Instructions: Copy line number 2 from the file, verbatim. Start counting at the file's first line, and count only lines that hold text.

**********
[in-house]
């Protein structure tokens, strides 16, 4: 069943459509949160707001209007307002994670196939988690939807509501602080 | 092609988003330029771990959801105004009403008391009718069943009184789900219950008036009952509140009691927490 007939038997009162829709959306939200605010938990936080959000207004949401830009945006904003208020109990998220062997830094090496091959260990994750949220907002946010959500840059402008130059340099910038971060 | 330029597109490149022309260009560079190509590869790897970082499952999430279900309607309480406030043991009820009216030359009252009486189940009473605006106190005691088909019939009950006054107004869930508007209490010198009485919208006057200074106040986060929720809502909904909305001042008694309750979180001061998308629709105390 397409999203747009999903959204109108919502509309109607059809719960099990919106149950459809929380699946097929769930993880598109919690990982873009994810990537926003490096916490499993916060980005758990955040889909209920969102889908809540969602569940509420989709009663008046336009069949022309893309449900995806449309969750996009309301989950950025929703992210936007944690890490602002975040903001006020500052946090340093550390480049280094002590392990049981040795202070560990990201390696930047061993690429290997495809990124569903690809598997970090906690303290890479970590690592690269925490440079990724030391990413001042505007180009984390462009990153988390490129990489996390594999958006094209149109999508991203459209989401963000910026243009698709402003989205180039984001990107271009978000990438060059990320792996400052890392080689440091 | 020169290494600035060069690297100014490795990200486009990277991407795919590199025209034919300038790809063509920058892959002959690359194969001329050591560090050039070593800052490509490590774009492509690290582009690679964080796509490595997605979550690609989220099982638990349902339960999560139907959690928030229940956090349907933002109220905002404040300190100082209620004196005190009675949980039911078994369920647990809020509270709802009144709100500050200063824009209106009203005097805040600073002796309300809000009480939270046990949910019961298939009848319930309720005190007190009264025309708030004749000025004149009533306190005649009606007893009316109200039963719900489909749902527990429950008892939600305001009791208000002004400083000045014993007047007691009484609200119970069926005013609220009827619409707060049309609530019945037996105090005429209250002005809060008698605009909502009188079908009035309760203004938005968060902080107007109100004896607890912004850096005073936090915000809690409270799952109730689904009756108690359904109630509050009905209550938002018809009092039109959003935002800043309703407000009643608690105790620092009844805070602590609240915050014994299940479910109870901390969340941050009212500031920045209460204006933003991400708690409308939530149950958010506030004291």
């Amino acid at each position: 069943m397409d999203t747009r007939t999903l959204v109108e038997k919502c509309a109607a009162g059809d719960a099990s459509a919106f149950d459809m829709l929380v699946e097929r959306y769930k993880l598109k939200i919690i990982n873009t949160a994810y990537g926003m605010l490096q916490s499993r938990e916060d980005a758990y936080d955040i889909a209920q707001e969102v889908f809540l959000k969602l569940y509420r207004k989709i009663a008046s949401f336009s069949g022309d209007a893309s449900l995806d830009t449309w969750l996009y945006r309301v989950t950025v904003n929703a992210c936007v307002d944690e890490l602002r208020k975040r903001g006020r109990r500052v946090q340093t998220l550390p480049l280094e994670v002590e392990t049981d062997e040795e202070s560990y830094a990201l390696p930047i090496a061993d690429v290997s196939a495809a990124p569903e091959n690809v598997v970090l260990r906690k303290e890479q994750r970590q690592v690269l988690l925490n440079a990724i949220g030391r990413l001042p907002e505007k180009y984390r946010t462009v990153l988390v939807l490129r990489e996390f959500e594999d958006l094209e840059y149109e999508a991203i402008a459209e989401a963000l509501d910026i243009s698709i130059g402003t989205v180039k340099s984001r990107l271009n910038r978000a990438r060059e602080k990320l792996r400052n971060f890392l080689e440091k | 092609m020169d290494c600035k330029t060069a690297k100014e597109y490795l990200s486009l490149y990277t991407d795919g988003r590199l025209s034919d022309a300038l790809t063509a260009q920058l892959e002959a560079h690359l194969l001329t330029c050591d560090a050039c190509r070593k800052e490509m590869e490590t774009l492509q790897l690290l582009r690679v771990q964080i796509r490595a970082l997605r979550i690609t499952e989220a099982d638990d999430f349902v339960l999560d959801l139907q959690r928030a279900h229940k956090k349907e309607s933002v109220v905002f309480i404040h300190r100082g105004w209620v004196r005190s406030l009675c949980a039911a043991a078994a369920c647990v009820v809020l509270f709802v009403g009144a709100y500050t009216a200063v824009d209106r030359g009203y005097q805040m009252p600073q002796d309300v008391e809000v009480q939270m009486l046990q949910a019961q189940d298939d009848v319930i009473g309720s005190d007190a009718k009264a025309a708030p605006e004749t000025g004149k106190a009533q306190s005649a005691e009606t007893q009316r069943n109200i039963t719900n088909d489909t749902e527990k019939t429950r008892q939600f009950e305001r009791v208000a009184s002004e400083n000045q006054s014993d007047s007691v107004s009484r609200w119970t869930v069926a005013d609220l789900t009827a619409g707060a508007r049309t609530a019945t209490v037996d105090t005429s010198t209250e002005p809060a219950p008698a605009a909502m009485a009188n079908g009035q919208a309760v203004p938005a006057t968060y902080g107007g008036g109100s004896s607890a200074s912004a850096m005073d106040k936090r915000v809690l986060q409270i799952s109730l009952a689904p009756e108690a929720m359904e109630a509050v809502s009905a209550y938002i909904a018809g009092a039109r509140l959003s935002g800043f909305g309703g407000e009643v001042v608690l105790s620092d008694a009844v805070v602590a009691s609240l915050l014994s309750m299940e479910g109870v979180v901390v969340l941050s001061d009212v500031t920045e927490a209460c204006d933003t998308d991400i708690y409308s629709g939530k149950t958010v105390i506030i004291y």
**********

């Protein structure tokens, strides 16, 4: 069943459509949160707001209007307002994670196939988690939807509501602080 | 092609988003330029771990959801105004009403008391009718069943009184789900219950008036009952509140009691927490 007939038997009162829709959306939200605010938990936080959000207004949401830009945006904003208020109990998220062997830094090496091959260990994750949220907002946010959500840059402008130059340099910038971060 | 330029597109490149022309260009560079190509590869790897970082499952999430279900309607309480406030043991009820009216030359009252009486189940009473605006106190005691088909019939009950006054107004869930508007209490010198009485919208006057200074106040986060929720809502909904909305001042008694309750979180001061998308629709105390 397409999203747009999903959204109108919502509309109607059809719960099990919106149950459809929380699946097929769930993880598109919690990982873009994810990537926003490096916490499993916060980005758990955040889909209920969102889908809540969602569940509420989709009663008046336009069949022309893309449900995806449309969750996009309301989950950025929703992210936007944690890490602002975040903001006020500052946090340093550390480049280094002590392990049981040795202070560990990201390696930047061993690429290997495809990124569903690809598997970090906690303290890479970590690592690269925490440079990724030391990413001042505007180009984390462009990153988390490129990489996390594999958006094209149109999508991203459209989401963000910026243009698709402003989205180039984001990107271009978000990438060059990320792996400052890392080689440091 | 020169290494600035060069690297100014490795990200486009990277991407795919590199025209034919300038790809063509920058892959002959690359194969001329050591560090050039070593800052490509490590774009492509690290582009690679964080796509490595997605979550690609989220099982638990349902339960999560139907959690928030229940956090349907933002109220905002404040300190100082209620004196005190009675949980039911078994369920647990809020509270709802009144709100500050200063824009209106009203005097805040600073002796309300809000009480939270046990949910019961298939009848319930309720005190007190009264025309708030004749000025004149009533306190005649009606007893009316109200039963719900489909749902527990429950008892939600305001009791208000002004400083000045014993007047007691009484609200119970069926005013609220009827619409707060049309609530019945037996105090005429209250002005809060008698605009909502009188079908009035309760203004938005968060902080107007109100004896607890912004850096005073936090915000809690409270799952109730689904009756108690359904109630509050009905209550938002018809009092039109959003935002800043309703407000009643608690105790620092009844805070602590609240915050014994299940479910109870901390969340941050009212500031920045209460204006933003991400708690409308939530149950958010506030004291």